Hundreds of small genetic variations are associated with autism spectrum disorders, including an area of DNA that may be a key to understanding why humans are social animals, according to a multi-site collaborative study led by researchers at Yale University.
Published in the June 9, 2011 issue of the journal Neuron, the study reinforces the theory that autism, a disorder that develops in early childhood involving impairments in social interaction, language deficits and distinctive behaviors, is not caused by one or two major genetic defects, but by many small variations, each associated with a small percentage of cases.
The study — led by Matthew State, MD, PhD, the Donald J Cohen Associate Professor of Child Psychiatry, Psychiatry and Genetics — looked at more than 1,000 families in which there was a single child with an autism spectrum disorder, an unaffected sibling and unaffected parents.
The team, including postdoctoral fellow and first author Stephan Sanders from Yale, compared individuals with autism to their siblings to determine what types of genetic changes distinguished the affected child from the unaffected child.
“Thanks to an ambitious collaboration among a large group of autism researchers from around the country, supported by the Simons Foundation, we were able to focus on an ideal study population,” said State, who is co-director of the Yale Program on Neurogenetics. “It made all the difference in our ability to identify several regions of the genome clearly contributing to autism.”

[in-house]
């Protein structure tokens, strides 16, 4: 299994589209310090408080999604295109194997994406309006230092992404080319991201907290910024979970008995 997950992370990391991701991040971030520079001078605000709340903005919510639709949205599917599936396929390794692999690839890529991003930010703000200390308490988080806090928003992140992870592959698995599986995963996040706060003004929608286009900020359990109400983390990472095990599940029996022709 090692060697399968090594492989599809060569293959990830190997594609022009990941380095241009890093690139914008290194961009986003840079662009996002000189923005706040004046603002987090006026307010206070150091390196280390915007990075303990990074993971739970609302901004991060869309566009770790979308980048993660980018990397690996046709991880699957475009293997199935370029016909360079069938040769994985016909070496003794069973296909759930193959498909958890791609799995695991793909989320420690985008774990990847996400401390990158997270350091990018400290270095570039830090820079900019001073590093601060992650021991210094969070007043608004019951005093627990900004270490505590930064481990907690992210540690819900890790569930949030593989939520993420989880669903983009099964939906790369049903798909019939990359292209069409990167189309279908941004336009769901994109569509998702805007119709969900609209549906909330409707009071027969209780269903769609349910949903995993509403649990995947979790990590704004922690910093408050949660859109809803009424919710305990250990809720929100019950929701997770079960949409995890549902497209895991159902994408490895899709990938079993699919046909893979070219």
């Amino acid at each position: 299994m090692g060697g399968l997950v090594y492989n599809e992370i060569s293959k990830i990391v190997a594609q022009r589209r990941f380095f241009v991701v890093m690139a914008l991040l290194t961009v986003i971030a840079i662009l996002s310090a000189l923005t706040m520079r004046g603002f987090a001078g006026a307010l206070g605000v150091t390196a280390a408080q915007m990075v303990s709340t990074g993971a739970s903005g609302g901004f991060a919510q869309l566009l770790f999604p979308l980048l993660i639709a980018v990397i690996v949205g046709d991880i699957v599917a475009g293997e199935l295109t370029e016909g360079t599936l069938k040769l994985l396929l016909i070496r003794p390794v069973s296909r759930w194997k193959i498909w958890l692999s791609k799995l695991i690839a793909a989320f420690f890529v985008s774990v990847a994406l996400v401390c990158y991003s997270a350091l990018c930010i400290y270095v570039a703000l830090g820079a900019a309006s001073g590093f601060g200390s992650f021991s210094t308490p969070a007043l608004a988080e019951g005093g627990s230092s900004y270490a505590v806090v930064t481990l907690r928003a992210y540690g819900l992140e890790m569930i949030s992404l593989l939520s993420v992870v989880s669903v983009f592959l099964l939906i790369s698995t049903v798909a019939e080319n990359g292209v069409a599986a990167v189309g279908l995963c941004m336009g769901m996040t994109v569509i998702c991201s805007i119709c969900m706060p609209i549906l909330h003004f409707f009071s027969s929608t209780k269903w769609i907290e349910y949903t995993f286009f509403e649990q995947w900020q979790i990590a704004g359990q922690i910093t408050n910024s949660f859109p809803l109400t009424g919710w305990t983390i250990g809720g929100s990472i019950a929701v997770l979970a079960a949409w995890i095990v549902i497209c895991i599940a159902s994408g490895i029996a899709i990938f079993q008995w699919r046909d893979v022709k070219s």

One of the most intriguing of these findings points to the same small section of the genome that causes Williams syndrome — a developmental disorder marked by high sociability and an unusual aptitude for music.
In autism, there is an increase in the chromosomal material, an extra copy of this region, and in Williams syndrome, there’s a loss of that same material,” said State. “What makes this observation particularly interesting is that Williams syndrome is known for a personality type that is highly empathetic, social, and sensitive to the emotional state of others. Individuals with autism often have difficulties in the opposite direction. This suggests that there is an important key in that region to understanding the nature of the social brain.”
State and his team also found about 30 other regions in the genome that are very likely contributing to autism and are focused on about six of those regions that showed the strongest evidence. “We’re now moving on to a second phase of the study looking at an additional 1,600 families and should be able to identify multiple new regions that are strongly implicated in autism,” he said.
Sanders and State are optimistic about the new findings, pointing out that genetics is the first step to understanding what’s really going on at the molecular and cellular level of the brain. “We can use these genetic findings to begin unraveling the underlying biology of autism,” said Sanders. “This will help tremendously in the effort to identify new and better approaches to treatment.”
Two other studies published in the June 9 2011 issue of Neuron report on the same families studied by State, Sanders and their co-authors. One of these, by a group at Cold Spring Harbor Laboratory in New York, paints a very similar picture — that autism is a highly genetically diverse disorder and that sporadic changes in the structure of the genome present only in the affected individuals and not in other families often play a key role.
The other study, by researchers at Columbia University, suggests that although hundreds of genes may be involved in autism, they appear to disrupt a common molecular network involved in the mobility of brain cells and development of synapses between them.